History of internet banking in Malaysia

On June 1, 2000, the Bank Negara Malaysia let locally owned commercial banks offer Internet banking services. On June 15, 2000 the first bank to offer Internet banking services in Malaysia was Maybank, the largest domestic bank in terms of assets as well as network distribution which commands its own portal at www.maybank2U.com. Subsequently, internet banking services were offered by Hong Leong Bank, Southern Bank, Multi-Purpose Bank and etc. A review of the Malaysian banking sites in the Internet discovered that all domestic banks, which have been settled an anchor bank status by the BNM, have a web presence. This banking service is currently being provided to individual customers of the bank and the site boasts of the latest 128-bit encryption technology to dispel worries of security among bank customers. Internet banking service provided in the portal consists of banking enquiry functions, credit card payment, bill payment, accounts summary, and funds transfer as well as transaction history. In the banks providing internet banking services customer support service is provided via e-mails as well as via telephone lines and it is available daily from morning to mid-night (source: http://www.arraydev.com/commerce/JIBC/0103_01.htm).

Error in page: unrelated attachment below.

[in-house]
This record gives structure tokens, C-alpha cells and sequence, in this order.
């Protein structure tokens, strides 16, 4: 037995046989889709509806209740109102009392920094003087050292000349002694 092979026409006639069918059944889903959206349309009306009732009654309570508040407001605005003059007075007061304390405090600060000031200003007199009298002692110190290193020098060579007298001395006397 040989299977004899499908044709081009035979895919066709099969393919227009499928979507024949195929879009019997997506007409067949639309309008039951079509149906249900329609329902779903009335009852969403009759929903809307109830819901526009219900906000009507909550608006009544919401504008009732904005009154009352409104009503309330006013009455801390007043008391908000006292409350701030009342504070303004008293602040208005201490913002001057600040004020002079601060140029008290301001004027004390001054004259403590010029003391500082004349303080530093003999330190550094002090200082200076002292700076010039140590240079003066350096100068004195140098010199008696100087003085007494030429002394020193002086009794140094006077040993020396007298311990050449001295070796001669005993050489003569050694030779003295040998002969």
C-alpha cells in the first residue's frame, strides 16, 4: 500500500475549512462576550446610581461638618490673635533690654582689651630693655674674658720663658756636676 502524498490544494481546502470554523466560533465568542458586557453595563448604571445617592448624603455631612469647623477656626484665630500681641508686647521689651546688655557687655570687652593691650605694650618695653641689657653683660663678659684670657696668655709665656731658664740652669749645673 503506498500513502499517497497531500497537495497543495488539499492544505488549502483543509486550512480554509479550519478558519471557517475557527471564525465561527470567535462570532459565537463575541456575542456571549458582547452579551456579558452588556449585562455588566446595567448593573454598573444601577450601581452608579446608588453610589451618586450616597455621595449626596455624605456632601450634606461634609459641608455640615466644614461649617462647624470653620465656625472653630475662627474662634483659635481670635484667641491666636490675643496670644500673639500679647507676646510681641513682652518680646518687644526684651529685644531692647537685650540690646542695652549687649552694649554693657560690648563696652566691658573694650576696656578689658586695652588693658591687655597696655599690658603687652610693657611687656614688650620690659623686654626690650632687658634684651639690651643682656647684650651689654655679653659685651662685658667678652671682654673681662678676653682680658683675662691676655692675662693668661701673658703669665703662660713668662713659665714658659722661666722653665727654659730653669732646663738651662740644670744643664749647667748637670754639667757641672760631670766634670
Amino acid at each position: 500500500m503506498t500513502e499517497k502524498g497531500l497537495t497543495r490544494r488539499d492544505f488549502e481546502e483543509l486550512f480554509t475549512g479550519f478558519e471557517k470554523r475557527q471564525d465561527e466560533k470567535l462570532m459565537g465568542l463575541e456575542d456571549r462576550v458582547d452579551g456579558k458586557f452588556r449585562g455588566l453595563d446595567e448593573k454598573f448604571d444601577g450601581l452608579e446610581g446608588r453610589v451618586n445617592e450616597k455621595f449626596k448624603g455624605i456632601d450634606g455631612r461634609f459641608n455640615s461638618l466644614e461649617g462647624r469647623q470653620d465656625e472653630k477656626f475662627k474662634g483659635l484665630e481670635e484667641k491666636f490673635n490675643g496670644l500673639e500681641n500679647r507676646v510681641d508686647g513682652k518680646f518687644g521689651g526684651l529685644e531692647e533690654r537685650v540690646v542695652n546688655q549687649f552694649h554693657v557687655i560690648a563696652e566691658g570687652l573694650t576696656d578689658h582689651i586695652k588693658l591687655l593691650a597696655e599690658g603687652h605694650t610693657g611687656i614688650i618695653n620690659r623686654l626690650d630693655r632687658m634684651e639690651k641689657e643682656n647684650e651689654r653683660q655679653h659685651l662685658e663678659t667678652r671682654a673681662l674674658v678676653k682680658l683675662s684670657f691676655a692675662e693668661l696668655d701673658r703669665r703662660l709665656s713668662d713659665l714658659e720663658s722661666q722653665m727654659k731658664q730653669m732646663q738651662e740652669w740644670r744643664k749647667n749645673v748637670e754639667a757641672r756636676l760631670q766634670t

Problem Statement

From reviewing related articles on the current topic, we can find evidence that although consumers have had an interest in advanced internet banking services and tended to have various financial sources or tools for money transactions; they have not quickly changed their main propensity to use banking services or goods that they are already familiar with (Futurics 2001). For example, new electronic banking goods or services have not quickly substituted for traditional ones and non-online banking goods or services. Although various electronic banking services have emerged since the ATM was introduced 30 years ago, a lot of consumers still use checks as a primary source for money transactions, and banks still have a lot of “bricks and mortar” branches in the market. According to the Survey of Consumer Finances in 2001, about 60% of household heads used checks as a primary source. Furthermore, the number of bank branches expanded from about 65,000 to about 73,000 from 1994 to 2003, even though the number of U.S banks fell from about 12,500 in 1994 to about 9,000 during the same period (Hirtle & Metli, 2004). In spite of the emergence of a series of advanced electronic banking services, both consumers and banks still regard non-electronic banking as one of the important sources for money transaction.

However, in global terms the majority of private bankers are still not using internet-banking channel. There are multiple reasons for this. To start with, customers need to have an access to the internet in order to utilize the service. Furthermore, new online users need first to learn how to use the service (Mols et al., 1999). Second, nonusers often complain that internet banking has no social dimension, i.e. you are not served in the way you are in a face-to-face situation at a bank branch (Mattila et al., 2003). Third, customers have been afraid of security issues (Sathye, 1999; Hamlet and Strube, 2000; Howcroft et al., 2002).